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25 Beauty Tips for Your Skin Type

Just as we all have a body type or hair type, we also have a skin type. Recognizing what skin type you are can help you love and appreciate the skin you’re in and how to care for it. 

Although factors like genetics, diet, stress, hormones, and medications can play a role in what skin type you have, sometimes the wrong beauty routine can make certain skin conditions, like oiliness, breakouts, or dryness, worse. 

In this post, we’ll help you identify your type of skin based on certain characteristics, or traits (i.e. dryness, oiliness, tone, texture, etc.), your skin displays followed by our beauty tips and recommendations on how to properly care for your specific skin type to keep it healthy and looking its best. 

In general, skin is classified into five basic skin types: dry skin, oily skin, combination skin, normal skin, and sensitive skin.

Does your skin feel as dry as the Sahara Desert? Then you may be a dry skin type. Dry skin can be attributed to several distinct factors including climate and genetics. 

Dry skin types typically have invisible pores and often experience wrinkling, flaking, scaly patches, and dullness from dead skin build up. 

Many dry skin types think that the key to caring for their skin is to simply add more moisturizer. However, studies have shown that the water content of dry skin types and oily skin types are equivalent (go figure)! In fact, skin care experts say that adding water to dry skin types can make this skin type’s symptoms worse.

If the above beauty tips don’t help alleviate your dryness, this could be an indication that your dry skin type could be caused by a more serious underlying condition. If this is the case, make sure to talk to a dermatologist or doctor to rule out the following conditions:

Does your skin consistently look and feel like a greasy oil slick? The shine you see could be an indicator that you’re an oily skin type. Oily skin types have shiny skin, typically in the t-zone, and are characterized by large pores and frequent acne or breakouts.

When you’re younger, oily skin can sometimes be considered a curse because of the greasiness and acne. However, as you begin to age, oily skin becomes a blessing in disguise! This is because oily skin types tend to age better than dry skin types by forming less lines, wrinkles, and other signs of aging. 

If the above beauty tips do not alleviate breakouts on your oily skin type, we suggest that you seek the advice of a professional (read below regarding the acne scale to gauge the severity of your breakouts).

Is your skin, sometimes, as confused as you are? No worries! It’s said that almost 70% of people have a confused or combination skin type that is characterized by a slightly oily t-zone, dry cheeks, and dry skin patches. Combination skin types have large pores on certain areas like their cheeks or forehead as opposed to all over the face, like oily skin types.

Since combination skin requires taking care of two different skin types at the same time, it’s important to find the right skin regimen to cater to both needs.

If you’re lucky enough to have a normal skin type then, congratulations! Normal skin types are neither too dry or too oily, tend to have small/invisible pores, rarely have breakouts, and have little flakiness, lines, or wrinkles.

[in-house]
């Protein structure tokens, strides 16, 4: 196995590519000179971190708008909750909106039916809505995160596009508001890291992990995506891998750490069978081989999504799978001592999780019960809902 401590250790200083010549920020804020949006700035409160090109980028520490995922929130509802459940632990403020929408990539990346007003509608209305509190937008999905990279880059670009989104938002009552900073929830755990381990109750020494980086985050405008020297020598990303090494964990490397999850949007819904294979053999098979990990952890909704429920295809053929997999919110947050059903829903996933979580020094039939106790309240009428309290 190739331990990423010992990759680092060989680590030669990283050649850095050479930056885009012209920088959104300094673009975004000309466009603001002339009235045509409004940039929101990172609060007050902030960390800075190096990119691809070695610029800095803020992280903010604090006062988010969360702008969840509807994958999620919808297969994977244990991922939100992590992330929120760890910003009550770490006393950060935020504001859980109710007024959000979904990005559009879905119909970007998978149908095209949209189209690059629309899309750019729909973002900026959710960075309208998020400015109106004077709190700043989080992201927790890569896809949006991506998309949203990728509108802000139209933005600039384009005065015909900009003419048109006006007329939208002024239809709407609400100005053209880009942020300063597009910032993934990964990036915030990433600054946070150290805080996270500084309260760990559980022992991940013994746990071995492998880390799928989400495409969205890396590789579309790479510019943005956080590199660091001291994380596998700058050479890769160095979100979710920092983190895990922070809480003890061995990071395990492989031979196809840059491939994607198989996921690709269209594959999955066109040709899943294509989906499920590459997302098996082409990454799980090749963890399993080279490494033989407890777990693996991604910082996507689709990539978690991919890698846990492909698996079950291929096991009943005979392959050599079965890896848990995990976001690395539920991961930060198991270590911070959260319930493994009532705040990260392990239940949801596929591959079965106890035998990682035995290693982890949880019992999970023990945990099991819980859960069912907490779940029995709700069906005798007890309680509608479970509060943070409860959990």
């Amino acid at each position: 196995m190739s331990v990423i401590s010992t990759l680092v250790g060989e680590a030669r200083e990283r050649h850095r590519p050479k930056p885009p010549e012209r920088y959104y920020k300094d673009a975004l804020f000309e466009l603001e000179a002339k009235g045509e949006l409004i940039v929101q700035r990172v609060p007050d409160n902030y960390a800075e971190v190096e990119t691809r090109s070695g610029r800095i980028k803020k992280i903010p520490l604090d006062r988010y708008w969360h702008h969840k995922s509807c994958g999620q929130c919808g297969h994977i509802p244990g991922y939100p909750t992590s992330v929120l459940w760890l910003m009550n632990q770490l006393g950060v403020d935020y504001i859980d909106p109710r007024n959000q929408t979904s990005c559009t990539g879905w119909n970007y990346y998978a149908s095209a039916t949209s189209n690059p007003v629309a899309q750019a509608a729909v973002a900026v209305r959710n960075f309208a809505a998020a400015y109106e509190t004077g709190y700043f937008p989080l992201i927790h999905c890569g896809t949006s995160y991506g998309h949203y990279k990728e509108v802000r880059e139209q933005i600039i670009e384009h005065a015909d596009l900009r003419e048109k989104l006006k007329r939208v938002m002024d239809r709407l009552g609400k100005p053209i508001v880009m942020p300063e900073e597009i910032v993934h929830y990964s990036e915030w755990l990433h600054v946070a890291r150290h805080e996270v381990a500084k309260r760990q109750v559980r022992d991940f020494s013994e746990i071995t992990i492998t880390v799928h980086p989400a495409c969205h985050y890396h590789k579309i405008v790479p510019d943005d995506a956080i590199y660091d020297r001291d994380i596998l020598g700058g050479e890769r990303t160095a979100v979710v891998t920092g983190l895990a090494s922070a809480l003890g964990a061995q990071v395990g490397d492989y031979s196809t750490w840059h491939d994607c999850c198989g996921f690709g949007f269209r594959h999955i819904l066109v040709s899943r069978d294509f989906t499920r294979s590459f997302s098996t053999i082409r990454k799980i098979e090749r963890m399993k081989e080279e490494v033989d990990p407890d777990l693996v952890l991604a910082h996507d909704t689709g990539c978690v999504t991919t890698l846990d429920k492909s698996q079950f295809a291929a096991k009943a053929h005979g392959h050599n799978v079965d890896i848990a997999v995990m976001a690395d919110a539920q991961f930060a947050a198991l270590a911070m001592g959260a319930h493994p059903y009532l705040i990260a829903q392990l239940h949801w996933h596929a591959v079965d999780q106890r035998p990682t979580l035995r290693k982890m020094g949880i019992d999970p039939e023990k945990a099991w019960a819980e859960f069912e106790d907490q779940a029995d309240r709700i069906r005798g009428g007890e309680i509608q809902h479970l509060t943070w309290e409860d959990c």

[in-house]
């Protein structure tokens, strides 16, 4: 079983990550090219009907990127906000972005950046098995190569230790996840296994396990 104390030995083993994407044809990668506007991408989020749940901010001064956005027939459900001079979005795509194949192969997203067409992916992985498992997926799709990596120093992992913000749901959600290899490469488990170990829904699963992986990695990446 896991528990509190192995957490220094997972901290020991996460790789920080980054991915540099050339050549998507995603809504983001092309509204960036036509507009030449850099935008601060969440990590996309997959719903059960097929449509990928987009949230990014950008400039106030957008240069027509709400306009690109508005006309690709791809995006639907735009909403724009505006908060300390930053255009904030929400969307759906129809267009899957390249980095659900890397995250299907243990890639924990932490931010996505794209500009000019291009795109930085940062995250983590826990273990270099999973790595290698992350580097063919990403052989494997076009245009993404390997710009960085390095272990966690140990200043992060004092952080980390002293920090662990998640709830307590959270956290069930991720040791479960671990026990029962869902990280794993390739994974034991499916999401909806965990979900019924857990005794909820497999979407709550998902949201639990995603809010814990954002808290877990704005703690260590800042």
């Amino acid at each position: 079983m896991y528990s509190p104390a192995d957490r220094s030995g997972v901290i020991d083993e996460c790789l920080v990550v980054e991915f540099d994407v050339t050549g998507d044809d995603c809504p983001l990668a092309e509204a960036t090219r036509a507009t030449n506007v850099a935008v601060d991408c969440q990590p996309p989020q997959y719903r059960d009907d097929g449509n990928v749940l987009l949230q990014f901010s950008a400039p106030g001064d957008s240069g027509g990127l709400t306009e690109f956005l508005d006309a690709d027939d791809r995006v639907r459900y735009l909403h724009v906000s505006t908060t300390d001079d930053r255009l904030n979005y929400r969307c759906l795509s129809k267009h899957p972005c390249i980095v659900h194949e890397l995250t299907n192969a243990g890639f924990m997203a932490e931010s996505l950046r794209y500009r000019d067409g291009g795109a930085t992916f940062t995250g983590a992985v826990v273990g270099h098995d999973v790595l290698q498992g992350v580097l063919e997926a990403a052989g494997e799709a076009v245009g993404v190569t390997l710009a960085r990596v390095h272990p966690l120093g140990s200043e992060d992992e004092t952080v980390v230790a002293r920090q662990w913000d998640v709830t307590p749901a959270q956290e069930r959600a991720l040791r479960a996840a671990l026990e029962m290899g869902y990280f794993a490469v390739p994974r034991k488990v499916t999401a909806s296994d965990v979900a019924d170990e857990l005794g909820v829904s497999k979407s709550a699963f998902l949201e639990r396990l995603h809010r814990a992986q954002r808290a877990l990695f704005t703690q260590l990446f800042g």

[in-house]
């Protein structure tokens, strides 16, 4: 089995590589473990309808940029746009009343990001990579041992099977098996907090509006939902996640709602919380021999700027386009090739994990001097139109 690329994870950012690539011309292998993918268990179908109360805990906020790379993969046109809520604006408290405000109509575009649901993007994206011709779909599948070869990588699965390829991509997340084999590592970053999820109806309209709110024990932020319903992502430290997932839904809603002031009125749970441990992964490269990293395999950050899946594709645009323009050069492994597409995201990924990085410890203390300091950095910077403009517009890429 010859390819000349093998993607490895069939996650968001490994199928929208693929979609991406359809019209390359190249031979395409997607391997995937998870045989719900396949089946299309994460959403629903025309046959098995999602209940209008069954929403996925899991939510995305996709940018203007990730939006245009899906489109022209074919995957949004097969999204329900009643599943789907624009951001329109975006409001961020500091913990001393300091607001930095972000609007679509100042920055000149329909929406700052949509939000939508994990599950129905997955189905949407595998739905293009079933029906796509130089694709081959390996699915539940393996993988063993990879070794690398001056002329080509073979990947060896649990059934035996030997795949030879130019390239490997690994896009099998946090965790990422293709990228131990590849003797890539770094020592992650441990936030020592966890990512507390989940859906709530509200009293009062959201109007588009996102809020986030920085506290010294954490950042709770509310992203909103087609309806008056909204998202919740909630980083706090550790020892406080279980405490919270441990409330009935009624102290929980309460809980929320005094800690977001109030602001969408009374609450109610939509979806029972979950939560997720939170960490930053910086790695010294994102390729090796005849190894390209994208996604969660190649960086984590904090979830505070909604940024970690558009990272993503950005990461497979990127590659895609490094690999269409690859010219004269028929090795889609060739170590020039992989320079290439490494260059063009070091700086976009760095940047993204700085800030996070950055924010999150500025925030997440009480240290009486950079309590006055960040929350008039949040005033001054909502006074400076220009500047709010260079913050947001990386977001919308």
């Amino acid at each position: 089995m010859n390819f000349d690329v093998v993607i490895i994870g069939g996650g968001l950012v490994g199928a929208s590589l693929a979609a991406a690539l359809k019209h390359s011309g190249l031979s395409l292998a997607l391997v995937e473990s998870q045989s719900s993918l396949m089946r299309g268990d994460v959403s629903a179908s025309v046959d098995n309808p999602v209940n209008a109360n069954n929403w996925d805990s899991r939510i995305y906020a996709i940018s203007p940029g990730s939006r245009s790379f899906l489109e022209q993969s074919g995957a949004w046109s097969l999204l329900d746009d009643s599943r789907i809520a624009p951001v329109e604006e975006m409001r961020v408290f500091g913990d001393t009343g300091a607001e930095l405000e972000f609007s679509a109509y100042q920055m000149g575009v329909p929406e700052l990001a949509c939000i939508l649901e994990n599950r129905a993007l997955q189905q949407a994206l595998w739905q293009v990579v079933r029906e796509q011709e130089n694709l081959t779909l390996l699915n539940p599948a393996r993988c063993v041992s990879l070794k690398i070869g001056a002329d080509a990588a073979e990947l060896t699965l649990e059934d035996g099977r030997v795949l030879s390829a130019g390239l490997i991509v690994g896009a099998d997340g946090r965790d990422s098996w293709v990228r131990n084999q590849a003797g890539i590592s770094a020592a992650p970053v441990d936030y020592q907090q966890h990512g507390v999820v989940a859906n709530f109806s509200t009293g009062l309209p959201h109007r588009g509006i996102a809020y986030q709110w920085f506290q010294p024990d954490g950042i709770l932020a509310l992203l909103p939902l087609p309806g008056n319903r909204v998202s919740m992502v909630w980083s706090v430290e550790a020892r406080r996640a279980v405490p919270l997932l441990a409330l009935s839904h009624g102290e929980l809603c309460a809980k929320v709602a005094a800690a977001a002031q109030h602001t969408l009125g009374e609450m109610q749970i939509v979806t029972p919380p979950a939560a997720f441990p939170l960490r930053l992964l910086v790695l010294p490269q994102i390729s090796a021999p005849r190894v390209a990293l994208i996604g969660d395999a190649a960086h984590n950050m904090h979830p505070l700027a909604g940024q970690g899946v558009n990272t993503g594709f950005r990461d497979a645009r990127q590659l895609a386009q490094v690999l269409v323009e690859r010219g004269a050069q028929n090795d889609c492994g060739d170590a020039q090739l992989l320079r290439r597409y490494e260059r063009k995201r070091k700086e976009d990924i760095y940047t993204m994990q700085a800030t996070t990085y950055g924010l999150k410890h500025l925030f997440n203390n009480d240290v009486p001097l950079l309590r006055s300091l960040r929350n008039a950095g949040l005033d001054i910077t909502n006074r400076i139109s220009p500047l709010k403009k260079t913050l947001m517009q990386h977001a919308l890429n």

It’s important to point out that “normal skin type” does not mean “perfect skin type” (even though most of us would gladly give up our favorite designer handbag to have it). Just like other skin types, normal skin types require some tender loving care to ensure that their skin continues to look healthy and radiant.

Are you easily irritated? Then you may be a sensitive skin type. Sensitive skin is characterized by fine pores and thin skin. This skin type tends to be sensitive to sun, skin care, and some cosmetics. Typically, sensitive skin will react to sensitivity with blotchiness, redness, irritation, and itchiness.

Because of its unpredictable nature, sensitive skin types must be extra careful when trying to find the right skin care regimen. 

Beyond these basic skin types, there are other ways to classify skin. Skin care professionals, like dermatologists, use a variety of classification systems and scales when administering skin care treatments including the Fitzpatrick Scale and a system of grading the severity of acne. 

The Fitzpatrick Scale was developed as a universal skin classification system in 1975 by Thomas B. Fitzpatrick, a Harvard dermatologist. The scale is designed to estimate the response of diverse types of skin to ultraviolet (UV) light. It turns out acne and sun exposure are correlated and learning what skin type you have can help you avoid breakouts and burns.

The Fitzpatrick Scale is commonly used to research the causes and effects of human skin pigmentation in a variety of environmental conditions. A dermatologist may use this scale to determine how a patient may react to certain facial treatments.

In general, there are seven main types of skin types in the Fitzpatrick Scale:

If you have acne, dermatologists will often use an acne scale to gauge the severity of your breakouts. This, in turn, helps them determine the appropriate treatment for your skin type.

In general, there are six main types of acne in the acne scale:

Having the right knowledge about skin types and how to figure out your skin type is key in developing healthy habits and a beauty routine that works for you. We hope that the above information and beauty tips will get you on the road to achieving the best results for your unique skin type!


The post 25 Beauty Tips for Your Skin Type first appeared on MO Marketplace and is written by MO Team


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